I’m conscious that discussing some of the underlying issues makes this book sound drearily earnest – and it’s nothing of the sort. It’s a rollicking adventure, full of incident and gory encounters to gladden the heart of any epic fantasy fan – and the climax with the Dark Lord will stay in my memory for a very long time.

If you enjoy this genre at any level, then I thoroughly recommend Spiderlight – it’s one of my outstanding novels of 2016 in a year marked by the general excellence of the books I’ve had the pleasure to read.

Review of Happy Hour in Hell – Book 2 of the Bobby Dollar series by Tad Williams


I enjoyed Tad Williams’ Otherland series, so when I saw the funky cover and realised it was a new series, I scooped it off the shelves. Would I enjoy it as much as the epic fantasy door-stoppers I’m more used to reading from him?

happyhourinhellBobby Dollar, angel on Earth, has a couple of epic problems. Problem One: Bobby has fallen in love with Casimira, Countess of Cold Hants, who just happens to be Eligor, Grand Duke of Hell’s girlfriend. Problem Two: the Grand Duke, aware of the first problem, has whisked Casimira off to the Bottomless Pit itself, telling Bobby he will never see her again unless Bobby hands over a golden feather that Eligor desires more than anything else. But Bobby, long-time veteran of the endless war between above and below, is not the type of guy to be intimidated. All he has to do is toss on a demon’s body, sneak through the infernal gates, work out why Eligor wants the feather, and rescue the girl. Saving the day should just be a matter of an eon or two of anguish, mutilation and horror. If only it were that easy.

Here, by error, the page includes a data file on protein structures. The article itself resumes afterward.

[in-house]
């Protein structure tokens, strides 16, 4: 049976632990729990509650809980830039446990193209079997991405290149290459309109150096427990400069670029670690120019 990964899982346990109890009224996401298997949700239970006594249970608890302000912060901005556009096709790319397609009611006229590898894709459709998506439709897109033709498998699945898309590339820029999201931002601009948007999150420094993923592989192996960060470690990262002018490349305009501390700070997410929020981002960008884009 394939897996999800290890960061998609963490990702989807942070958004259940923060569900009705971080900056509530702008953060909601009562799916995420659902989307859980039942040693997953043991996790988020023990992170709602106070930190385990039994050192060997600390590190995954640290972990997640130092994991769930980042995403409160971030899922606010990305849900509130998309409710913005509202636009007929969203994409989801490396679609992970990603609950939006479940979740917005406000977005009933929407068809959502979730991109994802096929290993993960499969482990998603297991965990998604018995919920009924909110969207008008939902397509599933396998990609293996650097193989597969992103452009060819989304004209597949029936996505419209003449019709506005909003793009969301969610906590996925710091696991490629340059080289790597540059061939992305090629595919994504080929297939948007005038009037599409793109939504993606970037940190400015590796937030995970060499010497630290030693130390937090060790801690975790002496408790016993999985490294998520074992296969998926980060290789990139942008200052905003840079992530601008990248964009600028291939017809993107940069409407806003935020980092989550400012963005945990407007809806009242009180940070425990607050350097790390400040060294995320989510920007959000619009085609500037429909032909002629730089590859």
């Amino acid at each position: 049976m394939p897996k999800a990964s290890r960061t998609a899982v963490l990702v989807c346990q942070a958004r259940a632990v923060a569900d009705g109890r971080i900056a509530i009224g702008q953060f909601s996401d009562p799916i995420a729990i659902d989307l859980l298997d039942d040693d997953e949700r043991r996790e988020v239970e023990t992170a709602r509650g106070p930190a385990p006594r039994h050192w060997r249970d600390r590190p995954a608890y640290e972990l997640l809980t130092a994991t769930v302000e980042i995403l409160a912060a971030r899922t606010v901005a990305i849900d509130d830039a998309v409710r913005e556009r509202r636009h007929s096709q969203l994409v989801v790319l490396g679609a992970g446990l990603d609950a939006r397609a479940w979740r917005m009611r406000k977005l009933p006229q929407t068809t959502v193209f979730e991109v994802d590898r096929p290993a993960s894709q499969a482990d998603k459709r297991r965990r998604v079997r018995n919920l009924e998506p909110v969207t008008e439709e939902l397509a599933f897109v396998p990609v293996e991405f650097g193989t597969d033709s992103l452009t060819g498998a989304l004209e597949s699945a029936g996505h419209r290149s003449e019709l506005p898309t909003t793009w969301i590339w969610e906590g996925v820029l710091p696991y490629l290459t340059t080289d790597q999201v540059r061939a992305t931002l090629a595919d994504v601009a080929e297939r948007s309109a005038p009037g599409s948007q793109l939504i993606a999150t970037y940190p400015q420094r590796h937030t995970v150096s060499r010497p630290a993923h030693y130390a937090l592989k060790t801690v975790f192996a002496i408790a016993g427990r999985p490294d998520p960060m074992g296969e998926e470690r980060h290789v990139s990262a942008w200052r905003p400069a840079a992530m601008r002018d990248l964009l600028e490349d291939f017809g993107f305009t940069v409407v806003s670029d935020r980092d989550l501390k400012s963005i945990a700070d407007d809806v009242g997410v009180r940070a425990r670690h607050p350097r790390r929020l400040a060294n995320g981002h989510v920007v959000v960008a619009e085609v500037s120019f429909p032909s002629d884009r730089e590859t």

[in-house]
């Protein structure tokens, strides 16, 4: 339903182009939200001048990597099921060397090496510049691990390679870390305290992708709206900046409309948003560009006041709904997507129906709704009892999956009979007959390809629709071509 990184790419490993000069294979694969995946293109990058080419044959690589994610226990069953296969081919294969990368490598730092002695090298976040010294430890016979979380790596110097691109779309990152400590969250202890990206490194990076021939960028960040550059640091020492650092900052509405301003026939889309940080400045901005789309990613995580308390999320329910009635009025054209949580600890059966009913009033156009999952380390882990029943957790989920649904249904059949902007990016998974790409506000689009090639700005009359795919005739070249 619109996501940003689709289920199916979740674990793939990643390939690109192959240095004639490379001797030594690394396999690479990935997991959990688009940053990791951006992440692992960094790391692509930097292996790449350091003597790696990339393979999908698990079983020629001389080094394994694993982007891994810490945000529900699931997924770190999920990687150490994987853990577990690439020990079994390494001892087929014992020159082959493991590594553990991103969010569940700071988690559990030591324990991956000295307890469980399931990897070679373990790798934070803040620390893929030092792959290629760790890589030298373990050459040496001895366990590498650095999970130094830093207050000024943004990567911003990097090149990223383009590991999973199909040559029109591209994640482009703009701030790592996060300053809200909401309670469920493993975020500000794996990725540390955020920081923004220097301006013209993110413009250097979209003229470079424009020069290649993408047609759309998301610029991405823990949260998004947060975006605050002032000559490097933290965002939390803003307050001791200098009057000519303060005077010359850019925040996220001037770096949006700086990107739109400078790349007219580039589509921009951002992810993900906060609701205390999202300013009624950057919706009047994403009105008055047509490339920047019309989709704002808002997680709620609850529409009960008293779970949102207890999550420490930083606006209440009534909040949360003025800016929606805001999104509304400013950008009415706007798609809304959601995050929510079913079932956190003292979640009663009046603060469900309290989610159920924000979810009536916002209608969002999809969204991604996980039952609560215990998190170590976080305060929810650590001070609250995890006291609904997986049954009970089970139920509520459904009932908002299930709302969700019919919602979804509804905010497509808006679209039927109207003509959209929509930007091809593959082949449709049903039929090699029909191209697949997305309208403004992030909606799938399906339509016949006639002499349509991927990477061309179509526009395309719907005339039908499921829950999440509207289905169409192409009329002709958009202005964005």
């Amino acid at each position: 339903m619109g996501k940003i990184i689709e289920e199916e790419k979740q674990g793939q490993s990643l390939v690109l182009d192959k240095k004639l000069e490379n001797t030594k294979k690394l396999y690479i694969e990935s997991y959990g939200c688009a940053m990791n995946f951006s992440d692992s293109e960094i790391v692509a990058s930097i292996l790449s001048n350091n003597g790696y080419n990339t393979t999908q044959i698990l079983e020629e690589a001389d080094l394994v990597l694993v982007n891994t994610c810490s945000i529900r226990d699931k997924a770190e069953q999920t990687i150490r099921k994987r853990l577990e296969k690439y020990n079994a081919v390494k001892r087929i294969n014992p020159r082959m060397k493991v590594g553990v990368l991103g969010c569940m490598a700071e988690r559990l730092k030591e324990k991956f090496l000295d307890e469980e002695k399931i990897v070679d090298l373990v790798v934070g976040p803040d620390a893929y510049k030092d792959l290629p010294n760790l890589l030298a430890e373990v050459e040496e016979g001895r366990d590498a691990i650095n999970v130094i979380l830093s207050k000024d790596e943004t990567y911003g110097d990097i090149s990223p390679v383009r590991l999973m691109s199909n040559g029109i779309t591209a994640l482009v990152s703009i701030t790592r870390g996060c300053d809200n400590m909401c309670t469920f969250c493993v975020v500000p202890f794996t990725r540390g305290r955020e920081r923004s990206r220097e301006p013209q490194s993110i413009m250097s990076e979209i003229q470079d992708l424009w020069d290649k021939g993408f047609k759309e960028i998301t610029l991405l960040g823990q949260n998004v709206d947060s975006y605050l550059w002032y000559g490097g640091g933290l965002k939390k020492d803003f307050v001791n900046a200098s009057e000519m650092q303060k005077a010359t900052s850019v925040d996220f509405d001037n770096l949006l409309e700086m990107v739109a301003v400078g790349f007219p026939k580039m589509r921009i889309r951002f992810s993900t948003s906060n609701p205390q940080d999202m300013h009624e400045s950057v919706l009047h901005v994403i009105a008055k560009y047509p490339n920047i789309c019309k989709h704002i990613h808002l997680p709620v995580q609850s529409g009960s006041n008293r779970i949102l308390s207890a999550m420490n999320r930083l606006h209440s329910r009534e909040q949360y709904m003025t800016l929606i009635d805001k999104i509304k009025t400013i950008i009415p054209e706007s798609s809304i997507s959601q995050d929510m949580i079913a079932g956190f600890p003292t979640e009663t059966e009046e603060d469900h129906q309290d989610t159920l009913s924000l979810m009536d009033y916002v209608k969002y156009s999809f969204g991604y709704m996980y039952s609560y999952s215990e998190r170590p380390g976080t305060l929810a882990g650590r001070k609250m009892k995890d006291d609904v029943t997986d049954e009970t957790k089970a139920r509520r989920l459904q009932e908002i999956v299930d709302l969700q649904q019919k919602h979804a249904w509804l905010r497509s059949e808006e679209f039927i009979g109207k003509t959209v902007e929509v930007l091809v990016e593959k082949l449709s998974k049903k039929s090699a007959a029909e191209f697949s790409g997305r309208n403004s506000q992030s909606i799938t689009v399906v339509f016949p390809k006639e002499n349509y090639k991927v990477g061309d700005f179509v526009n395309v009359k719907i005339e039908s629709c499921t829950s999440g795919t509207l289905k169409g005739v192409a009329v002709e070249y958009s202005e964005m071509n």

While the first person narration is humorously laconic, the overall tone puts the grrr into grimdark. Bobby spends a significant slice of the book in Hell, which Williams has managed to make convincingly hellish. Needless to say, this book isn’t suitable for your younger teens as Williams – known for inventive, detailed worldbuilding – doesn’t hold back when depicting the worst place on the planet. He has taken some of the classic representations of Hell, built on them and given them his own imaginative spin. The result is a graphic examination of hopelessness and despair. One of the grimmer details is that a fair number of its inhabitants don’t really deserve to be there – or the fact they are trapped there for Eternity. And the reason why I’ve capitalised it, is that is a very, very long time. One of the scenes that will haunt me for a while is the Forest of Suicides…

Any niggles? Well, I did feel a bit uncomfortable about the torture – while it wasn’t as graphically described as the backdrop, there were enough details for it to have been extreme. Bobby manages to prevail because of his unwavering belief in his love for Caz and the fact he’s an angel. If he’d been human, he would have folded like wet paper under a fraction of the abuse he endured, which is something that I felt should have been more explicit. But this isn’t a dealbreaker.

It is an original, dark and visceral take on the fight between Good and Evil – the ending wasn’t what I was expecting. But I certainly want to read the next slice of the adventure, Sleeping Late on Judgement Day. If you have enjoyed Tad Williams in the past and haven’t yet picked up this series, I recommend you do so – it is urban fantasy splashed with Williams’ own magic formula.